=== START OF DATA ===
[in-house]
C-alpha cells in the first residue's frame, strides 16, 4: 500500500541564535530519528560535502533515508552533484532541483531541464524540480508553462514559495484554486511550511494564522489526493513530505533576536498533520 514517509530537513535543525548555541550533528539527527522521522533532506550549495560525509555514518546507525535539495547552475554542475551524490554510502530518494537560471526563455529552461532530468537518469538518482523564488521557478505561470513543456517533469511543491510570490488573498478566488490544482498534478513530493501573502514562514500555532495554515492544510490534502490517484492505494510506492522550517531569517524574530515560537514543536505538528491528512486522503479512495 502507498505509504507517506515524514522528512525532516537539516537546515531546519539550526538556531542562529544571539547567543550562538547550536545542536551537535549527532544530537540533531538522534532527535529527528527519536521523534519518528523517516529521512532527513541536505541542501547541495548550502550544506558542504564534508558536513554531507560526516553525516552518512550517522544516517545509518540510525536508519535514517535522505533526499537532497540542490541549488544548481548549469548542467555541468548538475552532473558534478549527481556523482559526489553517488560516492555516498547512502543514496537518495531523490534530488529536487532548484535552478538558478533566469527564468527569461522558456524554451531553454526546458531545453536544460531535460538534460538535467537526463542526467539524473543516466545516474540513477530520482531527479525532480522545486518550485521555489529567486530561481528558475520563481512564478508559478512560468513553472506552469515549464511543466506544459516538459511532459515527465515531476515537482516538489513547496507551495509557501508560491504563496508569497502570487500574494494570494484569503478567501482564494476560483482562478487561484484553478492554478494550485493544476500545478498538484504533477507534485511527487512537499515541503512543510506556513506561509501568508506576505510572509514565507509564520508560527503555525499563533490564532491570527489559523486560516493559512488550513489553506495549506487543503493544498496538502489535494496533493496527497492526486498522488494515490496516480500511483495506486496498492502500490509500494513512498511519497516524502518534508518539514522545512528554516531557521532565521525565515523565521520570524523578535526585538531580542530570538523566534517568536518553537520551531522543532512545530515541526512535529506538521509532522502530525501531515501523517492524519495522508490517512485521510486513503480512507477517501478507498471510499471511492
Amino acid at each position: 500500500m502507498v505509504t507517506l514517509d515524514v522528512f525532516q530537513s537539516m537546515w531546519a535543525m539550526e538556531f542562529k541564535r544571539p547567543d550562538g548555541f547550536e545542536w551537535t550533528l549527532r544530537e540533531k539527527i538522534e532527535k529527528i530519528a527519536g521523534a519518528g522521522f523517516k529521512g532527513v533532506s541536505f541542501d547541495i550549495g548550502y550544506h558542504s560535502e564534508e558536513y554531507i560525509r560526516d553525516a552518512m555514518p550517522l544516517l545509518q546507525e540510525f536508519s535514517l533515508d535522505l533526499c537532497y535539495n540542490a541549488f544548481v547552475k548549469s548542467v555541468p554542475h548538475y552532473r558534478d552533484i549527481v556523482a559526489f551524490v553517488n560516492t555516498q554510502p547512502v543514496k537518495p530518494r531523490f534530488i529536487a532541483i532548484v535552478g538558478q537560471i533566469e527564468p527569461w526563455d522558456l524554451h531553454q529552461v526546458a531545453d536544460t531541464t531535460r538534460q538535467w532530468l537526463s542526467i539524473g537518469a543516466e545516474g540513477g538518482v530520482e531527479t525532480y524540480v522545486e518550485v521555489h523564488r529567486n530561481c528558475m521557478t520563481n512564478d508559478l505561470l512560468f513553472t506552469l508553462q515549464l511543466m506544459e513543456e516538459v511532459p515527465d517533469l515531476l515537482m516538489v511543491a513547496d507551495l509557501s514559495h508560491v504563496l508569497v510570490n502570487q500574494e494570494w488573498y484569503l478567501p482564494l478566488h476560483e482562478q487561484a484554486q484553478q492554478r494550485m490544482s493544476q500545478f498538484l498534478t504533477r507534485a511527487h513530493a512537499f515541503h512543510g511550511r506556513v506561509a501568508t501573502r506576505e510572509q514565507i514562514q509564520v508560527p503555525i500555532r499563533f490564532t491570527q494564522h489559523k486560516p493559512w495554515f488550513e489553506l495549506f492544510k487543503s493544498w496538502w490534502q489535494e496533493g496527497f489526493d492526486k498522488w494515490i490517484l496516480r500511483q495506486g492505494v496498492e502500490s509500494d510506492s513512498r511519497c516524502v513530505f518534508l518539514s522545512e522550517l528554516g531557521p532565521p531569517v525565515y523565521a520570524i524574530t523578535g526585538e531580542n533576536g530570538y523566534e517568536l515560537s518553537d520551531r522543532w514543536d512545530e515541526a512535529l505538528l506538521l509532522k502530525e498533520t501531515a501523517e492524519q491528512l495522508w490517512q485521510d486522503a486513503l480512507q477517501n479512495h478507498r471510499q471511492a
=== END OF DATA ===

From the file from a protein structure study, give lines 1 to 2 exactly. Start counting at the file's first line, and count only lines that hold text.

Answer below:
[in-house]
C-alpha cells in the first residue's frame, strides 16, 4: 500500500541564535530519528560535502533515508552533484532541483531541464524540480508553462514559495484554486511550511494564522489526493513530505533576536498533520 514517509530537513535543525548555541550533528539527527522521522533532506550549495560525509555514518546507525535539495547552475554542475551524490554510502530518494537560471526563455529552461532530468537518469538518482523564488521557478505561470513543456517533469511543491510570490488573498478566488490544482498534478513530493501573502514562514500555532495554515492544510490534502490517484492505494510506492522550517531569517524574530515560537514543536505538528491528512486522503479512495 502507498505509504507517506515524514522528512525532516537539516537546515531546519539550526538556531542562529544571539547567543550562538547550536545542536551537535549527532544530537540533531538522534532527535529527528527519536521523534519518528523517516529521512532527513541536505541542501547541495548550502550544506558542504564534508558536513554531507560526516553525516552518512550517522544516517545509518540510525536508519535514517535522505533526499537532497540542490541549488544548481548549469548542467555541468548538475552532473558534478549527481556523482559526489553517488560516492555516498547512502543514496537518495531523490534530488529536487532548484535552478538558478533566469527564468527569461522558456524554451531553454526546458531545453536544460531535460538534460538535467537526463542526467539524473543516466545516474540513477530520482531527479525532480522545486518550485521555489529567486530561481528558475520563481512564478508559478512560468513553472506552469515549464511543466506544459516538459511532459515527465515531476515537482516538489513547496507551495509557501508560491504563496508569497502570487500574494494570494484569503478567501482564494476560483482562478487561484484553478492554478494550485493544476500545478498538484504533477507534485511527487512537499515541503512543510506556513506561509501568508506576505510572509514565507509564520508560527503555525499563533490564532491570527489559523486560516493559512488550513489553506495549506487543503493544498496538502489535494496533493496527497492526486498522488494515490496516480500511483495506486496498492502500490509500494513512498511519497516524502518534508518539514522545512528554516531557521532565521525565515523565521520570524523578535526585538531580542530570538523566534517568536518553537520551531522543532512545530515541526512535529506538521509532522502530525501531515501523517492524519495522508490517512485521510486513503480512507477517501478507498471510499471511492